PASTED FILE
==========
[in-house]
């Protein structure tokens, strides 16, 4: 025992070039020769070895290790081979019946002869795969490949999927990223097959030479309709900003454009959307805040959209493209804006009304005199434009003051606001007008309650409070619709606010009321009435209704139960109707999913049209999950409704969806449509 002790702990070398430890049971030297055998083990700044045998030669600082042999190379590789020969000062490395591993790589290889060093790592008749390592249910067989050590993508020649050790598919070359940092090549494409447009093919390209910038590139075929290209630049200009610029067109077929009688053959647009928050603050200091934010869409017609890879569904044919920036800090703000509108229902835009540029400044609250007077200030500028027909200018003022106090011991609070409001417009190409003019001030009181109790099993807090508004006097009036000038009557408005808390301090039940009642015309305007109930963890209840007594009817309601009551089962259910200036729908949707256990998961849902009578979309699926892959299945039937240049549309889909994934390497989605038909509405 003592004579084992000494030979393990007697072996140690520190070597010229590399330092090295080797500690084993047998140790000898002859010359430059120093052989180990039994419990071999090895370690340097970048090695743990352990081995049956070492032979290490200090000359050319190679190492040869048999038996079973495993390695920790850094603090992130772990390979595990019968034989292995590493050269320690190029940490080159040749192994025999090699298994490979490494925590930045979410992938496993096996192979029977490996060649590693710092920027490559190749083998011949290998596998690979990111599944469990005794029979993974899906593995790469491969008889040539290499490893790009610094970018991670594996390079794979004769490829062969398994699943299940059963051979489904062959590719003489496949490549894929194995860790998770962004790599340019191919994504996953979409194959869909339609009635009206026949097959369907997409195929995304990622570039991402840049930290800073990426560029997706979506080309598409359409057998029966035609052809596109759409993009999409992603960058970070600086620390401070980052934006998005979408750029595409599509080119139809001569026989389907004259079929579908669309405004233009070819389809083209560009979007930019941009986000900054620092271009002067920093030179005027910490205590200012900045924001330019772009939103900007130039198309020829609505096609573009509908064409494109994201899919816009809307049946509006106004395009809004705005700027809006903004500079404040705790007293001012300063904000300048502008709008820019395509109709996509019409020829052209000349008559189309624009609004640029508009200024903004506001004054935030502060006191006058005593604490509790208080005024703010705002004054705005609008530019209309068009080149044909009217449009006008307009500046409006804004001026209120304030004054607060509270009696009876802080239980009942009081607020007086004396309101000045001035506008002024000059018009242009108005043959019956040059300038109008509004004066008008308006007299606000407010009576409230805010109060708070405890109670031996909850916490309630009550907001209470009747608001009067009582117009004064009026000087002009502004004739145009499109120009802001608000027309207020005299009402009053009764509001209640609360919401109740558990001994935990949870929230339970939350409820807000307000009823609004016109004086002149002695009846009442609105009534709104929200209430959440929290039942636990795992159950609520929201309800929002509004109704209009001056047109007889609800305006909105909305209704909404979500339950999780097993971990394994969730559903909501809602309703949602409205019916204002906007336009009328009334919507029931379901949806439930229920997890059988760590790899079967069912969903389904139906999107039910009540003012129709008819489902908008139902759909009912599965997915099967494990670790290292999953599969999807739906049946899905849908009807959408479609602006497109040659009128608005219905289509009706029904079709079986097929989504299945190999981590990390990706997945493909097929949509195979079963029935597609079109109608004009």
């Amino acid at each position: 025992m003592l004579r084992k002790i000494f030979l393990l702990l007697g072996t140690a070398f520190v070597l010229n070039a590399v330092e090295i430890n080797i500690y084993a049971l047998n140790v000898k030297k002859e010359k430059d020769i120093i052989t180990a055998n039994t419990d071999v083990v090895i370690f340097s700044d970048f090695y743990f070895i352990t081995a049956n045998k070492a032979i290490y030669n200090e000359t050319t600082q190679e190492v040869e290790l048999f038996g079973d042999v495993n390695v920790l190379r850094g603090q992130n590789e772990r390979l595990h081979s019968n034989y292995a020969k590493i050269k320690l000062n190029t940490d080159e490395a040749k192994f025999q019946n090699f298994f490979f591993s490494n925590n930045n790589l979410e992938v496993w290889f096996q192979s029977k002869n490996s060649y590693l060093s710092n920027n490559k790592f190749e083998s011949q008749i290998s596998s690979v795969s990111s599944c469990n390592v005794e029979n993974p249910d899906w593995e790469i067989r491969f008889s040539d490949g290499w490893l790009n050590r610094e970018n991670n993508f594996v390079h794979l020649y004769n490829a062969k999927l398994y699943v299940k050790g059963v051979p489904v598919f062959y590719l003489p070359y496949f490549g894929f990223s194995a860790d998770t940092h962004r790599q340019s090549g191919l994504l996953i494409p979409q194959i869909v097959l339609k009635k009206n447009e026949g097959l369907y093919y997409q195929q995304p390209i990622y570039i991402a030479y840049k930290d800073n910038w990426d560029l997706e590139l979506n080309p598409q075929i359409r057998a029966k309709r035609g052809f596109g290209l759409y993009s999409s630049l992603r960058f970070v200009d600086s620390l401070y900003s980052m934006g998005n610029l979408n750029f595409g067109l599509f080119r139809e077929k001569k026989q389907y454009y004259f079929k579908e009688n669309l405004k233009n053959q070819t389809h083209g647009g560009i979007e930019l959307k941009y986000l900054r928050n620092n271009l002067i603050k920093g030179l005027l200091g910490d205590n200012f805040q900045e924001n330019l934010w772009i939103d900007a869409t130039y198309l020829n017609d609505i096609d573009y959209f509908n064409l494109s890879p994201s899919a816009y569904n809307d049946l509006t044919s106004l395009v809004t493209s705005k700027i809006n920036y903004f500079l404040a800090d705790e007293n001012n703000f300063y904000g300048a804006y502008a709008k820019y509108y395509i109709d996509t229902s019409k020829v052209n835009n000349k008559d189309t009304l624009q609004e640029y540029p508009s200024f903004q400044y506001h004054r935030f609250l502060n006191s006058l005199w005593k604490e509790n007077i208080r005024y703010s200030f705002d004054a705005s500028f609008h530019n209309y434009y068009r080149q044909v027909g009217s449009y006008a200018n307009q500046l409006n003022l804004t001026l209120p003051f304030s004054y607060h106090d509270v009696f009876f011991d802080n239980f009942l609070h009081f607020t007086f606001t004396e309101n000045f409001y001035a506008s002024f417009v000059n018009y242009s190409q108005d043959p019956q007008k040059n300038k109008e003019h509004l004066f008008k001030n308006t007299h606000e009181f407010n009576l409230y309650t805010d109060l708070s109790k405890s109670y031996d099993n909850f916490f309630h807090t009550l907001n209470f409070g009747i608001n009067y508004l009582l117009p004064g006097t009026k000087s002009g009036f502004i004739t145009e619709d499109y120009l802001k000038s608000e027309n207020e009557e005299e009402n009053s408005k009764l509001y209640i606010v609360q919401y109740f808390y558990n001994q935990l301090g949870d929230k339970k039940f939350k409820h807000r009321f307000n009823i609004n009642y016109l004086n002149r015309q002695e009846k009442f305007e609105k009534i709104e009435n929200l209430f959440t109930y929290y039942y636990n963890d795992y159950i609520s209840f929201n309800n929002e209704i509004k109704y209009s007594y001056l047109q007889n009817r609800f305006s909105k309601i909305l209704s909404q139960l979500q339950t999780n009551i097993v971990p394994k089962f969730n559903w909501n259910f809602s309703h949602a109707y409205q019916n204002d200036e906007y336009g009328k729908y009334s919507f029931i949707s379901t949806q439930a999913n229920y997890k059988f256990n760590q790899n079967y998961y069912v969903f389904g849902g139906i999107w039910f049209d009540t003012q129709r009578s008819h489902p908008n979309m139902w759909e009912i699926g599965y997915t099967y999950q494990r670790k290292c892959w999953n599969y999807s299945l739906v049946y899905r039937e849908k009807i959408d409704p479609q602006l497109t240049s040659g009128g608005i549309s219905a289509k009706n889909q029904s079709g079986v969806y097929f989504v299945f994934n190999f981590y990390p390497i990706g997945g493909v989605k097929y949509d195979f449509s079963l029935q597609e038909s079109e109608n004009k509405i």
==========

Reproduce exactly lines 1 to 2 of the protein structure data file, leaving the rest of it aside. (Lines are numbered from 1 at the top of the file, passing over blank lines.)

[in-house]
């Protein structure tokens, strides 16, 4: 025992070039020769070895290790081979019946002869795969490949999927990223097959030479309709900003454009959307805040959209493209804006009304005199434009003051606001007008309650409070619709606010009321009435209704139960109707999913049209999950409704969806449509 002790702990070398430890049971030297055998083990700044045998030669600082042999190379590789020969000062490395591993790589290889060093790592008749390592249910067989050590993508020649050790598919070359940092090549494409447009093919390209910038590139075929290209630049200009610029067109077929009688053959647009928050603050200091934010869409017609890879569904044919920036800090703000509108229902835009540029400044609250007077200030500028027909200018003022106090011991609070409001417009190409003019001030009181109790099993807090508004006097009036000038009557408005808390301090039940009642015309305007109930963890209840007594009817309601009551089962259910200036729908949707256990998961849902009578979309699926892959299945039937240049549309889909994934390497989605038909509405 003592004579084992000494030979393990007697072996140690520190070597010229590399330092090295080797500690084993047998140790000898002859010359430059120093052989180990039994419990071999090895370690340097970048090695743990352990081995049956070492032979290490200090000359050319190679190492040869048999038996079973495993390695920790850094603090992130772990390979595990019968034989292995590493050269320690190029940490080159040749192994025999090699298994490979490494925590930045979410992938496993096996192979029977490996060649590693710092920027490559190749083998011949290998596998690979990111599944469990005794029979993974899906593995790469491969008889040539290499490893790009610094970018991670594996390079794979004769490829062969398994699943299940059963051979489904062959590719003489496949490549894929194995860790998770962004790599340019191919994504996953979409194959869909339609009635009206026949097959369907997409195929995304990622570039991402840049930290800073990426560029997706979506080309598409359409057998029966035609052809596109759409993009999409992603960058970070600086620390401070980052934006998005979408750029595409599509080119139809001569026989389907004259079929579908669309405004233009070819389809083209560009979007930019941009986000900054620092271009002067920093030179005027910490205590200012900045924001330019772009939103900007130039198309020829609505096609573009509908064409494109994201899919816009809307049946509006106004395009809004705005700027809006903004500079404040705790007293001012300063904000300048502008709008820019395509109709996509019409020829052209000349008559189309624009609004640029508009200024903004506001004054935030502060006191006058005593604490509790208080005024703010705002004054705005609008530019209309068009080149044909009217449009006008307009500046409006804004001026209120304030004054607060509270009696009876802080239980009942009081607020007086004396309101000045001035506008002024000059018009242009108005043959019956040059300038109008509004004066008008308006007299606000407010009576409230805010109060708070405890109670031996909850916490309630009550907001209470009747608001009067009582117009004064009026000087002009502004004739145009499109120009802001608000027309207020005299009402009053009764509001209640609360919401109740558990001994935990949870929230339970939350409820807000307000009823609004016109004086002149002695009846009442609105009534709104929200209430959440929290039942636990795992159950609520929201309800929002509004109704209009001056047109007889609800305006909105909305209704909404979500339950999780097993971990394994969730559903909501809602309703949602409205019916204002906007336009009328009334919507029931379901949806439930229920997890059988760590790899079967069912969903389904139906999107039910009540003012129709008819489902908008139902759909009912599965997915099967494990670790290292999953599969999807739906049946899905849908009807959408479609602006497109040659009128608005219905289509009706029904079709079986097929989504299945190999981590990390990706997945493909097929949509195979079963029935597609079109109608004009």